In the morning we are free to make our own discoveries around this fabled town that is perched right on the edge of the Sahara Desert. At the artisan's market one can get quality leather sandals hand-cobbled in a couple of hours, use the internet facilities at Timbuktu High or buy your very own indigo turban like those worn by the Tuareg people; excellent for keeping the dust at bay on our journey. As dusk falls we venture into the desert by means of the quintessential desert vehicle - the camel. A 5-kilometre camel trek over the dunes takes us to a Tuareg camp, where we have the opportunity to mingle and drink tea with these nomadic people, dine on a traditional meal and be entertained by traditional drumming and dancing. Our 4WD vehicles then take us back to Timbuktu for the night.Day 5 - Mopti - Djenné
(Driving time: approx 2 hours)
This morning we catch a flight to the river port town of Mopti, situated at the confluence of the Niger and Bani Rivers. Here we can see the big slabs of salt that come from the far north, carried across the Sahara Desert by the Tuareg camel caravans to Timbuktu where they are loaded on to 'pinasses' (large traditional canoes) and sailed down the Niger River to Mopti to be bought and sold. We also see the many different faces of Mali selling and buying in the market – Peul, Bozo, Fulani, Dogon, Moors, Tuareg and Songhai. After enjoying a pinasse excursion on the Niger River we leave Mopti for a two-hour drive to Djenné. Djenné is the sister town of Timbuktu and one of the oldest towns in west Africa. It is built on an island in the Niger River Delta and we must take a ferry to get there. After we check into our hotel there is the option to go on a walking tour to visit the famous Grand Mosque. The first mosque was built in 1280, when the 26th king, Djenné Were Koi Komboro, converted to Islam. The current mosque is estimated to be about 100 years old and each year its facade is replaced with fresh mud. We also walk through the narrow, winding streets to see the beautiful architecture of the clay houses that make Djenné such a unique and original city. Djenne is a great place for self-discovery as we can just lose ourselves amid the winding alleyways. Watching the sun set over the impressive mosque from one of Djenné’s ancient rooftops yet another experience to behold! Our accommodation whilst in Djenné is quite basic, as we stay in a local 'campement' (simple hostel). However the location of our 'campement' is unbeatable - it is in the heart of this fascinating town and one of only three located within the town walls.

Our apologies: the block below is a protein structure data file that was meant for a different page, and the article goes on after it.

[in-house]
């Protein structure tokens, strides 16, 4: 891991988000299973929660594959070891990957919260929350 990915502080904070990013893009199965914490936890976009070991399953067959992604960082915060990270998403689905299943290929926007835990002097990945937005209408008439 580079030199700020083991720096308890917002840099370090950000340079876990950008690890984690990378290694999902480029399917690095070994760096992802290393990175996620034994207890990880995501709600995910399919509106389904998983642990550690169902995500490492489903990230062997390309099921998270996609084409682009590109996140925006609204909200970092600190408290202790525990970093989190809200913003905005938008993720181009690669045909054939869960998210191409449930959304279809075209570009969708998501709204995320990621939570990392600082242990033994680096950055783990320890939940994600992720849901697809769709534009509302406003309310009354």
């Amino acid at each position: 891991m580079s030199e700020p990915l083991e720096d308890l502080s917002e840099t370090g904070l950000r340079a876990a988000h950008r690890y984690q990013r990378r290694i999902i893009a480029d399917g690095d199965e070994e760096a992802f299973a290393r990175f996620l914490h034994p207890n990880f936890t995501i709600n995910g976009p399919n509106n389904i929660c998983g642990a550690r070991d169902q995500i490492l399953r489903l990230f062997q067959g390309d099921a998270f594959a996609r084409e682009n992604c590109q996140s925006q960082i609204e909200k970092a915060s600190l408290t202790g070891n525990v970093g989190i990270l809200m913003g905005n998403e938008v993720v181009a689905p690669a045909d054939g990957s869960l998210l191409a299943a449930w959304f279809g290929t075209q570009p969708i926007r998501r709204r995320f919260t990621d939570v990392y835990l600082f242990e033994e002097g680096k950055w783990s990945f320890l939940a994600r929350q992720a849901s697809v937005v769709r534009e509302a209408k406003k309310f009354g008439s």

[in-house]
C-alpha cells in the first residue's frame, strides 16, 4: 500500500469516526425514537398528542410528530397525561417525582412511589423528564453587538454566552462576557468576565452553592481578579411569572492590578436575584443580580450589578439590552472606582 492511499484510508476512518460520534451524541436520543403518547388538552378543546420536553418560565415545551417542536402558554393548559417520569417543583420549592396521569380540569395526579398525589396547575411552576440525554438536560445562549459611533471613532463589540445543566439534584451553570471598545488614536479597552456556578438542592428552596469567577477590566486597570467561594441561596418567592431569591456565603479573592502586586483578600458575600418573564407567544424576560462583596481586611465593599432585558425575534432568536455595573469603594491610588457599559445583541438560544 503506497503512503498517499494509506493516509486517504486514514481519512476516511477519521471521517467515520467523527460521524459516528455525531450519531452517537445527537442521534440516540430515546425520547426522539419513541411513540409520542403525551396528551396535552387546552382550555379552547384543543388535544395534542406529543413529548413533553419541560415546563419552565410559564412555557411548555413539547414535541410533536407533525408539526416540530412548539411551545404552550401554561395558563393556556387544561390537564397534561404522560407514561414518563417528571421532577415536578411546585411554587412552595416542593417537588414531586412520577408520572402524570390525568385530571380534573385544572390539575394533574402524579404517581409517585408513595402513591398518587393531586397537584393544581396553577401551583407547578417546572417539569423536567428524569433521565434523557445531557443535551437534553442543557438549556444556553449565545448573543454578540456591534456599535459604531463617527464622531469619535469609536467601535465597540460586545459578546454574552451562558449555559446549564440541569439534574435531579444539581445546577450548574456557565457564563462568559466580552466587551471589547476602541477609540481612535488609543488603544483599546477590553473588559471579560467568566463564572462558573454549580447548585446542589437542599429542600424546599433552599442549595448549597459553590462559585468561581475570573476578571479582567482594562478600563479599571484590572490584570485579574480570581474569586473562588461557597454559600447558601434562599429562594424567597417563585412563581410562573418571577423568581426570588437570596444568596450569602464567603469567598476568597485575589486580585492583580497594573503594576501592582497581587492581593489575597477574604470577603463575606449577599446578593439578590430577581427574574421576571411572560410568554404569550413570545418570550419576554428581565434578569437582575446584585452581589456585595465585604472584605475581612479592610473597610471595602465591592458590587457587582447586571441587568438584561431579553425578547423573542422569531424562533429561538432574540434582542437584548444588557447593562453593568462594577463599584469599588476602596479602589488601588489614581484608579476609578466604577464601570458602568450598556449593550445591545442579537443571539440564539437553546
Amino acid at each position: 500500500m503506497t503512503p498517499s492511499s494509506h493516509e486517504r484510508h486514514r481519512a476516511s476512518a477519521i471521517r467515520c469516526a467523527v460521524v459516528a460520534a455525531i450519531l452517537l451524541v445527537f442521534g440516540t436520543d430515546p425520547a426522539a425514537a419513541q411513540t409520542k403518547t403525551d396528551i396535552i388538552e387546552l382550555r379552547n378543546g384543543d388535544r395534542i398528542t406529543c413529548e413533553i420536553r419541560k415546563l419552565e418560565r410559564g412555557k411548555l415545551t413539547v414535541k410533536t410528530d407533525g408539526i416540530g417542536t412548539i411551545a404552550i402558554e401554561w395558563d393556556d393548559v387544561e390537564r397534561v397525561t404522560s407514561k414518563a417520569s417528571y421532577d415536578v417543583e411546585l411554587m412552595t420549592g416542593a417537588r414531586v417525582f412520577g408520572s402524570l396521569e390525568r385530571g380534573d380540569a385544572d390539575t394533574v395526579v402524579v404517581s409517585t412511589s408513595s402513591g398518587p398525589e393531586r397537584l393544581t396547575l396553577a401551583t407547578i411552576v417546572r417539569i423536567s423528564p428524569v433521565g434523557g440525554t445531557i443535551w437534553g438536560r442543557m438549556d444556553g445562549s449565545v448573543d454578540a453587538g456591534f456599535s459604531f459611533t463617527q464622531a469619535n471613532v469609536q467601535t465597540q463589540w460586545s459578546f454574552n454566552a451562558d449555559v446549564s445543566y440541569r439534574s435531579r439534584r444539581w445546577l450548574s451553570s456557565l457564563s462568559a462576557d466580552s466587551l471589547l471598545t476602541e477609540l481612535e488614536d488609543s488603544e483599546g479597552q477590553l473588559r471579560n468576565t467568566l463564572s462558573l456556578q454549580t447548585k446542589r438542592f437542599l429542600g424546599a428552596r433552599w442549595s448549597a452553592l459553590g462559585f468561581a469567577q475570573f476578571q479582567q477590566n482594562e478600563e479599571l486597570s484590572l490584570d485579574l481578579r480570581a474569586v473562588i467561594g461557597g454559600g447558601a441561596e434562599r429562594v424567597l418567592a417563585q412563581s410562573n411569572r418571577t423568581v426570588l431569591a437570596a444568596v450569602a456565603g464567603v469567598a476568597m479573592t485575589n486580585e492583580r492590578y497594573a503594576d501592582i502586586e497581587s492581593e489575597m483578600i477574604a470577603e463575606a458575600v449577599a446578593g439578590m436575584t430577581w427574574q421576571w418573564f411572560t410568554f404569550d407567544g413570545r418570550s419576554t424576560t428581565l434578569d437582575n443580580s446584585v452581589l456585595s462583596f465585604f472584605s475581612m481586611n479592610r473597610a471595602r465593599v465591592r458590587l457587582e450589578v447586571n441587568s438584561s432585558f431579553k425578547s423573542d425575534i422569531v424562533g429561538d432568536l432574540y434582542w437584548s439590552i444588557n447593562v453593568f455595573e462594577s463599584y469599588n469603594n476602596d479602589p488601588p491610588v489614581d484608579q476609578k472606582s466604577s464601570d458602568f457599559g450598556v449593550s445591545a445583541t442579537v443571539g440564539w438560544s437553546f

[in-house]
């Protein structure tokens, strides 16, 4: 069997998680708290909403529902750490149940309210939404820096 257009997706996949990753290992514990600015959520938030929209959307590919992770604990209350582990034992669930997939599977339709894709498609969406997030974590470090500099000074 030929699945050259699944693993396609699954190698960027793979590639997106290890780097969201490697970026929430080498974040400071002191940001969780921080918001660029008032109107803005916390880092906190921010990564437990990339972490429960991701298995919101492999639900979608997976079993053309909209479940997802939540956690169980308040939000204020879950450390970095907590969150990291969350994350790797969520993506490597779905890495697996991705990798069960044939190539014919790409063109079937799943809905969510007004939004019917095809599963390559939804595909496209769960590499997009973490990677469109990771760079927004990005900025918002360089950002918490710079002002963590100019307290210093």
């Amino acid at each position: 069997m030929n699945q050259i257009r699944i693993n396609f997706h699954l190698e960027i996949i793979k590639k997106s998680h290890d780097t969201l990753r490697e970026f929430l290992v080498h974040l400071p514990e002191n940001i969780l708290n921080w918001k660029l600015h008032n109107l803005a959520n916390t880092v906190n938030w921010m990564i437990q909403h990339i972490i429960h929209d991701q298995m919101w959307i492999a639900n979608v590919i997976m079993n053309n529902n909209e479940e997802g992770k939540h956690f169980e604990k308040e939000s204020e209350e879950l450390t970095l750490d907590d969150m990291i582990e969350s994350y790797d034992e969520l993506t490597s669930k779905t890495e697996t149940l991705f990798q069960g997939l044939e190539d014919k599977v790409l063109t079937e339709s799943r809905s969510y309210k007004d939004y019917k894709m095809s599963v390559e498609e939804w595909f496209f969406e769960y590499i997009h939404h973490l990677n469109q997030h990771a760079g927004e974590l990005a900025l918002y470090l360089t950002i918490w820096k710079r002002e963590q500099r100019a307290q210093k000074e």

(Driving time: approx 4 hours)
Monday is market day and the most interesting day to visit Djenné. In the early part of the morning as the market is being set up, we visit Djenné's small museum which houses the plan of Djenné-Djeno. This ancient settlement dated back to 250 BC and various artefacts that have been excavated are on display. We then visit the actual archaeological site, which is nearby. Afterwards we return to Djenné to visit the colourful market, which should now be in full swing! This market sells an incredible array of goods from exotic fabrics to various spices, billy goats and watermelons. With the street stalls selling delectable local treats, this market is sure to dazzle all of your senses!
From here we continue to the unique Pays Dogon region where the vibrant local people still live as they have for centuries. With a 200-kilometre-long escarpment forming a stunning backdrop, this area is designated a UNESCO World Heritage site because of its natural and cultural significance. It is still used extensively as a place of field study by anthropologists around the world. In the afternoon we begin our trek by going down the escarpment and through a breathtaking gorge - Falaise de Bandiagara. This trek takes two to three hours, over rocky terrain and can at times be strenuous. However, the rewards are worthwhile as the glorious sands of the Sahel stretch before us to the horizon, as we descend the escarpment. A further walk on flat, sandy terrain (approximately 90 minutes) takes us to the Dogon villages, where we spend an unforgettable night sleeping on the rooftop of the chief's compound. Tents and or extremely basic rooms can be hired locally if preferred, but the normal practice is to sleep on mats on the roof. Although some of the village 'campements' do have shared shower blocks (cold water only!), we cannot guarantee that you will have access to showers for this night.